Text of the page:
Tuesday, September 2, 2008

Orson Scott Card, My Hero

You may have read books by Orson Scott Card growing up. I did. I guess a lot of people think of them as 'boy' books. I love his science fiction, but I think it's his essays that mean the most to me. He has a wonderful book called, "A Storyteller in Zion" that is filled with his essays on all kinds of things. I have it if you have a yen to read it. He's also got a great website that is linked from his name on my site.

Today, I read some of his recent essays and decided to post the links here.

The first one is long, but it's worth it. It's about the striking similarities between communists and intellectual elitists in America.

The second one is also political, but talks about the "religion of environmentalism." I'd be interested to hear what you think when you read it. It definitely gave me pause. Secularism is certainly it's own religion, but I'd never thought of environmentalism as one of it's sects.

I have to say, I agree with everything he says...I pretty much always do. I don't know if that makes me a sheep or it just means I've found a much more articulate, better educated twin soul. When I read what he says, though, I find I want to be more articulate and better educated and braver for that matter, so Card's influence must be good for me, at least.

In one of my favorite books, 'The Blue Castle' by L. M. Montgomery, (who could not be less similar to Card), a mousy character realizes she hasn't got any enemies because she never has any strong opinions. Now, I obviously have lots of strong opinions, but I do fear being disliked or disapproved of by others too often. I'd like to fear that never. It's fine to disagree--you with me and me with you. I'd just like to think a little more about things that are worth enough thought for disagreement.


Lori said...

I have never been into Orson Scott Card- his novels have never seemed that interesting to me, but because I have been feeling particularly political lately, I think I will read the essays that you posted links to. They sound interesting and may make me think more as well. I'll let ya know...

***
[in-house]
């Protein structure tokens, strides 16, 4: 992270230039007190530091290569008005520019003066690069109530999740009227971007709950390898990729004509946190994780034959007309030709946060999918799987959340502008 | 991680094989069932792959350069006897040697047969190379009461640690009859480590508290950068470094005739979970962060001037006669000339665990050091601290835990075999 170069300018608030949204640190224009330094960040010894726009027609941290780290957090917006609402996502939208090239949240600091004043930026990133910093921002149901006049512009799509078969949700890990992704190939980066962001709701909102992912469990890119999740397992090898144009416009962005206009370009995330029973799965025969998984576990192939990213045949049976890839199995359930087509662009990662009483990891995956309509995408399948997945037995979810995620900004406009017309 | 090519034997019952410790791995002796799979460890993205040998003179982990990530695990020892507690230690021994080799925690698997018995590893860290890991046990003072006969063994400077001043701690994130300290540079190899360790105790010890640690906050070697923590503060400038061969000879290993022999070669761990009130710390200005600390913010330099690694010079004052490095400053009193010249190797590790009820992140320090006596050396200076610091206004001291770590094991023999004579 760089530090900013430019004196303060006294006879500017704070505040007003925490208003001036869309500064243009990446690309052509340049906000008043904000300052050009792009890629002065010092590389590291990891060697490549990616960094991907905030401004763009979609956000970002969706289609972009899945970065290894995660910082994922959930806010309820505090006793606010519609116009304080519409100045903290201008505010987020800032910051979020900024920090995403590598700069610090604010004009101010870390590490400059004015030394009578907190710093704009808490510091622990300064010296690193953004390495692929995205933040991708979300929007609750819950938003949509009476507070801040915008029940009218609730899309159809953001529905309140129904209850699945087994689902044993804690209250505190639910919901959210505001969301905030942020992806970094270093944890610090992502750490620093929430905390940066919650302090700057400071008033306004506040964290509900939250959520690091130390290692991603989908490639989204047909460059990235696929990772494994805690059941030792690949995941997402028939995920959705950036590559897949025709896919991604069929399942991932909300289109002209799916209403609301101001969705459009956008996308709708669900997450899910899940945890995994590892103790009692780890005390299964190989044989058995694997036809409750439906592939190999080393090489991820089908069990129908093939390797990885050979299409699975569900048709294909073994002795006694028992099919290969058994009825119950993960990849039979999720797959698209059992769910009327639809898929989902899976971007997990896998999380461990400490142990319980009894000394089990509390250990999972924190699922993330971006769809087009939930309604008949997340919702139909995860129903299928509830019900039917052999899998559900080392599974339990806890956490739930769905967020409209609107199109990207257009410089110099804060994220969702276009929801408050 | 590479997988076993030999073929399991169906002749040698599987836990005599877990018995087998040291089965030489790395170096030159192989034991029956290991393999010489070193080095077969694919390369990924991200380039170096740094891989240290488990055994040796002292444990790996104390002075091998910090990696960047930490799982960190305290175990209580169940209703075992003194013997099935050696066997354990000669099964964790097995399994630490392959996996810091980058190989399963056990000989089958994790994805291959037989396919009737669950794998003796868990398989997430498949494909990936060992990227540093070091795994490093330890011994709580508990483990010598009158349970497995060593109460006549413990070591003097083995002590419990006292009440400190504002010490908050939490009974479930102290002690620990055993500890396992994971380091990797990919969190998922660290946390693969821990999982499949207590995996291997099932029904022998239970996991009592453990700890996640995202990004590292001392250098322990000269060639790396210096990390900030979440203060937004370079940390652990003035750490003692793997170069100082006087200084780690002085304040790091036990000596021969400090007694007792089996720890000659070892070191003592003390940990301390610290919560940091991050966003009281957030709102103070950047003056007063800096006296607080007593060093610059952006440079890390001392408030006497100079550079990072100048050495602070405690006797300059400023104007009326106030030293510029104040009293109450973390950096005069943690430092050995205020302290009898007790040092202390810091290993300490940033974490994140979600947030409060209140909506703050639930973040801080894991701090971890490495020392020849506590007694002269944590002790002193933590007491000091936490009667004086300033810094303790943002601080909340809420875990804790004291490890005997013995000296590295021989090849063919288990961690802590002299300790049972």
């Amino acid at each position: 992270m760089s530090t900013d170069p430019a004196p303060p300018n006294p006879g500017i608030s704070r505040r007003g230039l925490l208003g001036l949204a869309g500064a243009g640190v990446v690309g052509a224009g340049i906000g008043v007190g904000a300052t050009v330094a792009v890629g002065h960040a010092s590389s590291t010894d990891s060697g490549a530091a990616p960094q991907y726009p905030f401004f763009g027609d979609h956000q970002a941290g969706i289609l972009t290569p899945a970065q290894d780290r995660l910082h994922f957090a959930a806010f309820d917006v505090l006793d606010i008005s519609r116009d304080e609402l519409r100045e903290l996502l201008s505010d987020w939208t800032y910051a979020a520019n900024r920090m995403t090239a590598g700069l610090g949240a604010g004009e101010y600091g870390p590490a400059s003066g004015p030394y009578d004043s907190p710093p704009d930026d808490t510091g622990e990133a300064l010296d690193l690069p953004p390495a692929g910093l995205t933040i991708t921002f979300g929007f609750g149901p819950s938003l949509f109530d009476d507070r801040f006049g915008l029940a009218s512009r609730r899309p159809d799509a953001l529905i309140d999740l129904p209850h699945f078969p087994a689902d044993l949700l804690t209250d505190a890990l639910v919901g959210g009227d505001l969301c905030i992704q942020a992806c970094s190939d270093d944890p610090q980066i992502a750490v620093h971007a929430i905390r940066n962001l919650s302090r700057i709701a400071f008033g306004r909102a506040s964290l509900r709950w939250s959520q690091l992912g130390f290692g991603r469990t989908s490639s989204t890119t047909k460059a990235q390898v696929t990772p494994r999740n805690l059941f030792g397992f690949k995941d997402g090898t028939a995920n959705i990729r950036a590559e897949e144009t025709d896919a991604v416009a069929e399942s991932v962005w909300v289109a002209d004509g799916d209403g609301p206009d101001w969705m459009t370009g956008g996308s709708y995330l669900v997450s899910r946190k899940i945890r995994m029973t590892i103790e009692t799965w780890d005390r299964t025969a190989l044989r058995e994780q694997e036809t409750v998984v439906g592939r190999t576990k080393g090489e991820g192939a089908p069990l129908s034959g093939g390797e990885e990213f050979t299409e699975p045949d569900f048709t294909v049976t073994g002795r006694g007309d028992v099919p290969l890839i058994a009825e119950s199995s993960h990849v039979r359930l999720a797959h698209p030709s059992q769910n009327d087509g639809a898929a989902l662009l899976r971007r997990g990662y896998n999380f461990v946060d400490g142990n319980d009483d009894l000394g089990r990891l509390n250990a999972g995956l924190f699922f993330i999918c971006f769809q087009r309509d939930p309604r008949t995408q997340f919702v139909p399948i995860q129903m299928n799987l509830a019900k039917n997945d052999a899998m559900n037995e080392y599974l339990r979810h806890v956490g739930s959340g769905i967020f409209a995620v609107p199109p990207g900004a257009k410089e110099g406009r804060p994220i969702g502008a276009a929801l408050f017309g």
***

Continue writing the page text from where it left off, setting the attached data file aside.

Old Man With a radio transmitter in his car said...

And to be the mirror image of Lori, I personally have thoroughly enjoyed Orson Scott Card's books, but will probably not read much of his political stuff. I get way, way too much politics in Sunday HP quorum meetings as it is: one week's quorum meeting is enough to last me several months and then some, and i get this overdose almost every week, so I can't see myself spending even more time listening to others' political opinions. But hey, I really enjoyed the nuances and hidden meanings in his novel writings. I love it when a writer writes story "A", and while reading it I can also discover greater levels to the story, as well as meanings "B", "C", and "D" as well. I guess that's why I love Fidder on the Roof, Monsters Inc., Gigot, and Never Cry Wolf movies so much.

turtar said...

Wow, Card really is an extremist. He seems intent on taking things out of context to fit his own worldview. One thing I don't get here is that he never really defines who he thinks the intellectual elitists are (other than Barack Obama, who I would argue is an incredibly intelligent person). What surprises me is that he seems to be buying into the new elitism of know-nothingism, which seems to be infecting our country. When someone like Sarah Palin, who has no foreign policy experience, can say that it's just important to be committed to some poorly defined "mission," I think that's a bigger problem than intellectuals offering thoughtful solutions to real problems. But then again, maybe I'm just an elitist intellectual.